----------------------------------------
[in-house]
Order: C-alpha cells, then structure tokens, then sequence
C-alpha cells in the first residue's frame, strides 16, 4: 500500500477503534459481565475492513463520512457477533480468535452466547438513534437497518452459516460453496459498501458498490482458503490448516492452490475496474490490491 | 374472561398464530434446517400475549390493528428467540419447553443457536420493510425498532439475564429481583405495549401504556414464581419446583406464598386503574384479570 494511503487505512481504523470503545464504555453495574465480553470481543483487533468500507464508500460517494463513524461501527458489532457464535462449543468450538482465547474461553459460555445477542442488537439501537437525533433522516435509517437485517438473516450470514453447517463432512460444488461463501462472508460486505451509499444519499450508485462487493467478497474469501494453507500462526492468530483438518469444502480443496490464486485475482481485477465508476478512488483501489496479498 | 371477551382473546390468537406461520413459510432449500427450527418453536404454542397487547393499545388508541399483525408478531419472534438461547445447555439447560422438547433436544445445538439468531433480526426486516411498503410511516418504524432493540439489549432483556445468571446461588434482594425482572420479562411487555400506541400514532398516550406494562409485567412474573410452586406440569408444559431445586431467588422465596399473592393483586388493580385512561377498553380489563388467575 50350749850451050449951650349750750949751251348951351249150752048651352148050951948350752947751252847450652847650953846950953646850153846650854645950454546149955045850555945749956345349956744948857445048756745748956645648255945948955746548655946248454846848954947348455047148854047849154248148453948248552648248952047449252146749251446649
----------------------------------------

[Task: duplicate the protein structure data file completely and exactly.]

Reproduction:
[in-house]
Order: C-alpha cells, then structure tokens, then sequence
C-alpha cells in the first residue's frame, strides 16, 4: 500500500477503534459481565475492513463520512457477533480468535452466547438513534437497518452459516460453496459498501458498490482458503490448516492452490475496474490490491 | 374472561398464530434446517400475549390493528428467540419447553443457536420493510425498532439475564429481583405495549401504556414464581419446583406464598386503574384479570 494511503487505512481504523470503545464504555453495574465480553470481543483487533468500507464508500460517494463513524461501527458489532457464535462449543468450538482465547474461553459460555445477542442488537439501537437525533433522516435509517437485517438473516450470514453447517463432512460444488461463501462472508460486505451509499444519499450508485462487493467478497474469501494453507500462526492468530483438518469444502480443496490464486485475482481485477465508476478512488483501489496479498 | 371477551382473546390468537406461520413459510432449500427450527418453536404454542397487547393499545388508541399483525408478531419472534438461547445447555439447560422438547433436544445445538439468531433480526426486516411498503410511516418504524432493540439489549432483556445468571446461588434482594425482572420479562411487555400506541400514532398516550406494562409485567412474573410452586406440569408444559431445586431467588422465596399473592393483586388493580385512561377498553380489563388467575 50350749850451050449951650349750750949751251348951351249150752048651352148050951948350752947751252847450652847650953846950953646850153846650854645950454546149955045850555945749956345349956744948857445048756745748956645648255945948955746548655946248454846848954947348455047148854047849154248148453948248552648248952047449252146749251446649